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Kyrgyzstan: Nomad Games Looking to Gain Legitimacy

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About 40 countries sent delegations to the World Nomad Games.

Imagine if the Olympic Games were held in Genghis Khan’s day – with fields full of galloping archers, competitive birds of prey, horse races and wrestling, and of course, horsemen clashing over a goat carcass. Now add selfie sticks and shuttle buses – and you’ve got what the World Nomad Games were like.
 
The second convening of the World Nomad Games – a home-brewed mix of athletic prowess and national pageantry – concluded in Kyrgyzstan on September 8. Staged around the country’s main resort area – Lake Issyk Kul – the five-day event was designed to celebrate nomadic ways of life, and featured over 1,200 athletes and hundreds of actors in costume. As such, the games were part athletic extravaganza, part tourism spectacle.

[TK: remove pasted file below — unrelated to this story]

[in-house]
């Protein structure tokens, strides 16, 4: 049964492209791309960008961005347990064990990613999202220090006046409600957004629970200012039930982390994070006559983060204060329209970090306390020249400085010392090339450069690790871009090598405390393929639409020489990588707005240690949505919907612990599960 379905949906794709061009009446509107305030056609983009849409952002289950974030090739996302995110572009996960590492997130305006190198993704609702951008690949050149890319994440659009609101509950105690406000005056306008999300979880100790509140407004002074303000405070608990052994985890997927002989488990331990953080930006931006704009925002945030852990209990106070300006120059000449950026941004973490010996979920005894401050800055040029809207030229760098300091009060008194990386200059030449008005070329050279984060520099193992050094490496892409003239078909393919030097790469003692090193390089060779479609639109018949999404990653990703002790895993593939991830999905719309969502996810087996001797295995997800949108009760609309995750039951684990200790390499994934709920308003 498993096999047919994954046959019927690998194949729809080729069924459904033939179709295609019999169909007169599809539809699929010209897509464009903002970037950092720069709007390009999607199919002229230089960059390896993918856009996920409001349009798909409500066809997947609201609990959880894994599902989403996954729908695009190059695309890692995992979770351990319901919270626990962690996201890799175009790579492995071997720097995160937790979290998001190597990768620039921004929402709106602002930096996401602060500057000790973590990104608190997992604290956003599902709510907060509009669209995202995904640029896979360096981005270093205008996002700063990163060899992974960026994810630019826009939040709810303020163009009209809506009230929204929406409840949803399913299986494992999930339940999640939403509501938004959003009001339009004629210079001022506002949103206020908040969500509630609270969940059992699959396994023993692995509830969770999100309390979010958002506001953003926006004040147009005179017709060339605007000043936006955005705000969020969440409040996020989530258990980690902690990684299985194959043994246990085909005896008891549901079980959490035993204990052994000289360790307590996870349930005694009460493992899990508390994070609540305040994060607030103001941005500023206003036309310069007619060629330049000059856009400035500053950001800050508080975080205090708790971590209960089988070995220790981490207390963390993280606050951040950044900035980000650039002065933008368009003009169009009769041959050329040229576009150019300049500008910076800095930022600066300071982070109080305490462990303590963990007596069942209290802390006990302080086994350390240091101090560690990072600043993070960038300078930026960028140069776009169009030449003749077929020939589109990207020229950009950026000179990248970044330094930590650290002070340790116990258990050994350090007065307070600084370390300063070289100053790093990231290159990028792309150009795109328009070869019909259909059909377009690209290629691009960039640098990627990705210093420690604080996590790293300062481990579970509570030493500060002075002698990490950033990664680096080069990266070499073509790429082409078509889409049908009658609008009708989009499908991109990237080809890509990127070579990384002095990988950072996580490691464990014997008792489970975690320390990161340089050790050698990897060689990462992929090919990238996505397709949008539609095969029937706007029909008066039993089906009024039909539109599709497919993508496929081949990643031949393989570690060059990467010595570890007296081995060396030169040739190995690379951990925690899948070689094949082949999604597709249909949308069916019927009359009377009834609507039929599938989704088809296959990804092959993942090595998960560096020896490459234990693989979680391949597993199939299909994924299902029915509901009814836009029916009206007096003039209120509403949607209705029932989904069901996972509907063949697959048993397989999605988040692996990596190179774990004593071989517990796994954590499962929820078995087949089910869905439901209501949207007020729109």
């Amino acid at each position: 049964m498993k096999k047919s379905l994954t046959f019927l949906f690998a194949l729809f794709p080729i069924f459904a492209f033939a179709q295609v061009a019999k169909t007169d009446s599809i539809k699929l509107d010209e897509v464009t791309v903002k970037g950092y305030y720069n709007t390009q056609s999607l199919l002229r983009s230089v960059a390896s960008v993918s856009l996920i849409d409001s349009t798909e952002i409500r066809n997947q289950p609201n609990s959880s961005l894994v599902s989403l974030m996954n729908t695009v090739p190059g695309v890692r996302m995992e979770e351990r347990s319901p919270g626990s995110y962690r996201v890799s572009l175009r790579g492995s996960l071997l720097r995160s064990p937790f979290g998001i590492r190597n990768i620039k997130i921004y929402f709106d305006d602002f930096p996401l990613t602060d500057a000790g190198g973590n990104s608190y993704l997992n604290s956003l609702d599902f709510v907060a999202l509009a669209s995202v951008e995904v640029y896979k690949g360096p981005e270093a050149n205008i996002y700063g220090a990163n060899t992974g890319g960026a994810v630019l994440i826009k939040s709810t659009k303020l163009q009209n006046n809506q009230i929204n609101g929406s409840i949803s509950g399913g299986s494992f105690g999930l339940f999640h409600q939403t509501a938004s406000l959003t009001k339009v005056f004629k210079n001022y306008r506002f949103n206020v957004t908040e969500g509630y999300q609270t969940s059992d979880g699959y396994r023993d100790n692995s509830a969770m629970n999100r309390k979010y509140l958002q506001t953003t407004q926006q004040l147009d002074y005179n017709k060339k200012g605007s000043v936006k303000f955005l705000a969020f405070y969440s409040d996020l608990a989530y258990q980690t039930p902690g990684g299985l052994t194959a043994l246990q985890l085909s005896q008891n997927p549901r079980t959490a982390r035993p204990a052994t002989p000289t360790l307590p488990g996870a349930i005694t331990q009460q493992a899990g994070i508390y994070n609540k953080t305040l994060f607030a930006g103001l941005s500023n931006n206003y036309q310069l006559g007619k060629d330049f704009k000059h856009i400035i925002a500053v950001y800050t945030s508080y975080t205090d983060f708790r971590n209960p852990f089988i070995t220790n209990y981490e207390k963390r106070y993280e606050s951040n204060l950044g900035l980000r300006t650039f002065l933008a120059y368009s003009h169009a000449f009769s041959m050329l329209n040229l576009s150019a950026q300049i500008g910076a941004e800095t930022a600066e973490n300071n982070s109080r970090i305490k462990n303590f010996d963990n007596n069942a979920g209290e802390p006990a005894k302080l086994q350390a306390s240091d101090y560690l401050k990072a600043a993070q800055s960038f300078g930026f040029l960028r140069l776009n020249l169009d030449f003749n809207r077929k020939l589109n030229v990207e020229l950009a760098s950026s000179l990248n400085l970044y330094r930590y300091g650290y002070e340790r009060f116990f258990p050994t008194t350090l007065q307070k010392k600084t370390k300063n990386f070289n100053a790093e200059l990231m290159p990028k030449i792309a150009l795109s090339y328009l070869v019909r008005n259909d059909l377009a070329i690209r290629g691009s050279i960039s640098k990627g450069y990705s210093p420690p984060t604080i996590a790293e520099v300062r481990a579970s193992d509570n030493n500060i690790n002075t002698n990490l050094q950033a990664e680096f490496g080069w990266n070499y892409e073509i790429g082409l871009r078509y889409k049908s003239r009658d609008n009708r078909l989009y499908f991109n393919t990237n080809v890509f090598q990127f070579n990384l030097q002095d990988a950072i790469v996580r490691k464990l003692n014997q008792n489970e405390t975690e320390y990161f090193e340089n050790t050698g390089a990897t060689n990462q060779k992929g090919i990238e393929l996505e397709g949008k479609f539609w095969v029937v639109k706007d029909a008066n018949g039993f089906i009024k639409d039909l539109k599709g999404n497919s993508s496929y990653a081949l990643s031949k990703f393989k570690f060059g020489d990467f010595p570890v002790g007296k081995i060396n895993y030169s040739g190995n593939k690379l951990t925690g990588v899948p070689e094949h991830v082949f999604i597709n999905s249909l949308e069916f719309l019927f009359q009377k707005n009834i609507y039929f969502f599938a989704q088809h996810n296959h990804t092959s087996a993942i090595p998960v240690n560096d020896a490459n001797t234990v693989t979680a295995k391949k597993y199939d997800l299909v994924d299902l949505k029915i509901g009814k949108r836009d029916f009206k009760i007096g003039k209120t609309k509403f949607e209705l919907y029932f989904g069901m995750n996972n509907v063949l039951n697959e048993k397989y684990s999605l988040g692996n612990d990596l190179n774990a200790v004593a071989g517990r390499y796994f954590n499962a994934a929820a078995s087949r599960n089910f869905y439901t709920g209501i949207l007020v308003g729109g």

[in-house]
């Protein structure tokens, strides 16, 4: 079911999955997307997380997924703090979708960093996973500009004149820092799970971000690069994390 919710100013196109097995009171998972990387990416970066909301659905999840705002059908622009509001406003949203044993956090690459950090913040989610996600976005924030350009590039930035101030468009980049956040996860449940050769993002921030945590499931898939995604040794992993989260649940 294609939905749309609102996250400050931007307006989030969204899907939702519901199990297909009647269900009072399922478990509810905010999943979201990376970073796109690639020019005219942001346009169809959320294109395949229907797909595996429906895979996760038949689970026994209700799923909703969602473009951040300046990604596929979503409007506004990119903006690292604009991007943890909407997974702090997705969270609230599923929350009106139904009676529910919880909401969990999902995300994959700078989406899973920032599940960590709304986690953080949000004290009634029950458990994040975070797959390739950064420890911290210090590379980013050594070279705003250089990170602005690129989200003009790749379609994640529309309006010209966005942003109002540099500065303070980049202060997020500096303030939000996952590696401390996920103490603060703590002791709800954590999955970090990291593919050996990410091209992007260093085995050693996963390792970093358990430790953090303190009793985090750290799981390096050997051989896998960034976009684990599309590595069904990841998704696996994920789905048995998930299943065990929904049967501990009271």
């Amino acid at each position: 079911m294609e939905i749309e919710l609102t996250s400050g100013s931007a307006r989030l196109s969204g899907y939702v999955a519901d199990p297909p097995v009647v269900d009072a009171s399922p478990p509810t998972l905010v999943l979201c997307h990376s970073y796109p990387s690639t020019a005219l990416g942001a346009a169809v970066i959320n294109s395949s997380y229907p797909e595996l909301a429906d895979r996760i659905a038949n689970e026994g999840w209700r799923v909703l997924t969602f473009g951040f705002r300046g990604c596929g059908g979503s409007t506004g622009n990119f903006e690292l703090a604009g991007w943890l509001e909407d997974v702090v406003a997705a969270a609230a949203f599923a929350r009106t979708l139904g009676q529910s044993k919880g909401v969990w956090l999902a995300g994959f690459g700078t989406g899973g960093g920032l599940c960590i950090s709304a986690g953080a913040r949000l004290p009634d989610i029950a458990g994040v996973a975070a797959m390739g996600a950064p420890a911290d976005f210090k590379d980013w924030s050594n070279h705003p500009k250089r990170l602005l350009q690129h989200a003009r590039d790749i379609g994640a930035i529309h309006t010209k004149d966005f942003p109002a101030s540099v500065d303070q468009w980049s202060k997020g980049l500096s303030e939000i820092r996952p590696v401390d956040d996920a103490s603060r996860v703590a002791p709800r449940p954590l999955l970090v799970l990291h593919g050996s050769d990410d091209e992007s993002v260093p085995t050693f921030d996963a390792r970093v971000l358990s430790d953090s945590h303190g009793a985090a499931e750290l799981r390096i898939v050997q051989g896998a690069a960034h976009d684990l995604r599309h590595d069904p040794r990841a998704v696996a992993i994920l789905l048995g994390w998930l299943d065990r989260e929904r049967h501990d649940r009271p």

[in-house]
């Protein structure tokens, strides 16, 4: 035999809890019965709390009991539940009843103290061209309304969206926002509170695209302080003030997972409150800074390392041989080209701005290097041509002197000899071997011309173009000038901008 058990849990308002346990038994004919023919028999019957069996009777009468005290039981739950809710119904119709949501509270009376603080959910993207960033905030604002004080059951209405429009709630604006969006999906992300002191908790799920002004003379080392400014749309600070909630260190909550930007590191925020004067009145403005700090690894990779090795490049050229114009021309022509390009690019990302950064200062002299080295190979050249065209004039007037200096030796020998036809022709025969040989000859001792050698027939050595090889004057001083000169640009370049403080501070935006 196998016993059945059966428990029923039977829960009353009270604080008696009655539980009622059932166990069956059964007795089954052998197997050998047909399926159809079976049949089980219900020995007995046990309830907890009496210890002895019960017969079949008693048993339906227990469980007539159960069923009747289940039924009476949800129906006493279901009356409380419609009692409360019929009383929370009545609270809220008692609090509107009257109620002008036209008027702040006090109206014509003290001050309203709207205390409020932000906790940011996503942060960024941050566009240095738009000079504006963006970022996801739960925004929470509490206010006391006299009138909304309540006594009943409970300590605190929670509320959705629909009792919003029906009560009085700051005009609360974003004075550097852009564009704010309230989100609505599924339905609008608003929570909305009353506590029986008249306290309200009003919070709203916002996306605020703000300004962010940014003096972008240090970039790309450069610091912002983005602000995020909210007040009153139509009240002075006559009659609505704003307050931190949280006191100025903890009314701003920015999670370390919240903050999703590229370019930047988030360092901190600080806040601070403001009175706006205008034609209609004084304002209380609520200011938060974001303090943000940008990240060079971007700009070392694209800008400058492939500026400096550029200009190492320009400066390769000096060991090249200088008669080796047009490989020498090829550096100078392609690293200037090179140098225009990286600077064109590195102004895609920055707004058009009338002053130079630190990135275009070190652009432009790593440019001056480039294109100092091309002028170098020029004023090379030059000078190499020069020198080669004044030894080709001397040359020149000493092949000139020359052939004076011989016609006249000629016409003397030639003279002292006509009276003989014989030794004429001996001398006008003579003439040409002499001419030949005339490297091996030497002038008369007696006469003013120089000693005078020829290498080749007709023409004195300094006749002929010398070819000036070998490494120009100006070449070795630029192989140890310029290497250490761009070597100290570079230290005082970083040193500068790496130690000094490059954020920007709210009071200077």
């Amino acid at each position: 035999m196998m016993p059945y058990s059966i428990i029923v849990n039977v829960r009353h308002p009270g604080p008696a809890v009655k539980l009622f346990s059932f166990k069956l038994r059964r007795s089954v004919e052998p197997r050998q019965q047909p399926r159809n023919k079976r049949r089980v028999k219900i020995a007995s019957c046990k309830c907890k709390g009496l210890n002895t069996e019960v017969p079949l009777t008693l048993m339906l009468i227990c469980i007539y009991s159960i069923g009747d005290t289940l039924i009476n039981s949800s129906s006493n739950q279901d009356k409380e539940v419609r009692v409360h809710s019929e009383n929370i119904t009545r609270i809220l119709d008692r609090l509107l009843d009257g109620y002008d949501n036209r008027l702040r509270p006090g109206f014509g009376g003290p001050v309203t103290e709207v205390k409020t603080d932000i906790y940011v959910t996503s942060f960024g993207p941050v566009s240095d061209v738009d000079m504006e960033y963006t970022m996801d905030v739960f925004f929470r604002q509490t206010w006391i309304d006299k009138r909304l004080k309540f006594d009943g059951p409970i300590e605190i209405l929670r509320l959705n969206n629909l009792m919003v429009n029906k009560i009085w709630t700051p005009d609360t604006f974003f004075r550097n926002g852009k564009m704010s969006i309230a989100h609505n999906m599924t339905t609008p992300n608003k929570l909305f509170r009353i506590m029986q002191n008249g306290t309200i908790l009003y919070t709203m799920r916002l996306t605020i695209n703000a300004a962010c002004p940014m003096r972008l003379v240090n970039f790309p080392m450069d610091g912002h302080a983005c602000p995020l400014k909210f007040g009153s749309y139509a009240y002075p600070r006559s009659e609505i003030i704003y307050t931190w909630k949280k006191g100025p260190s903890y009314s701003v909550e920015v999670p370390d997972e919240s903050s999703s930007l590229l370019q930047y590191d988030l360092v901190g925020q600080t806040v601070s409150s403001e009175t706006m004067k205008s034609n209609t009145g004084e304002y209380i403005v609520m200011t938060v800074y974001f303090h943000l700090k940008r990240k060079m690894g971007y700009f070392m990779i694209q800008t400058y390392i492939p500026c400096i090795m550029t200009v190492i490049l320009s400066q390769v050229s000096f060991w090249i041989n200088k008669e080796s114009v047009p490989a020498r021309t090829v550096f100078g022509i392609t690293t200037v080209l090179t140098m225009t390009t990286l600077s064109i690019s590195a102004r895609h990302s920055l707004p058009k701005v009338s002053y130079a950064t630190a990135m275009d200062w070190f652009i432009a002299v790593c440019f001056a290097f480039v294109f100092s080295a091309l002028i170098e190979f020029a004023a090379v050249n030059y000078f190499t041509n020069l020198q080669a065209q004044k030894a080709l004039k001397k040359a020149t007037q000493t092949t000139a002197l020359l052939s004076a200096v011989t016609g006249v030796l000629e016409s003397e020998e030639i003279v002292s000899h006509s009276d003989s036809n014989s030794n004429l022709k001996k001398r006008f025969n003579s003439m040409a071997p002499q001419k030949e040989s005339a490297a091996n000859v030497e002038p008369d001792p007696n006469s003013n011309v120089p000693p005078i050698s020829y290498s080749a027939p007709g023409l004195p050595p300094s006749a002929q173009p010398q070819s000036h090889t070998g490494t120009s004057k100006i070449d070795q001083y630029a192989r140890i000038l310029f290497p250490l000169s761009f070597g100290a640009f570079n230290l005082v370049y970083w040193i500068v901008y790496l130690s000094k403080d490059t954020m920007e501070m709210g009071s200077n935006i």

Organizers are hoping the games catch on, and can gain more legitimacy as an international sporting event. The first nomad games, held in Kyrgyzstan in 2014, were seen by many as a gimmick, in part because they suffered from poor organization.
 

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Vladic Ravich is a freelance photojournalist.

Kyrgyzstan: Nomad Games Looking to Gain Legitimacy

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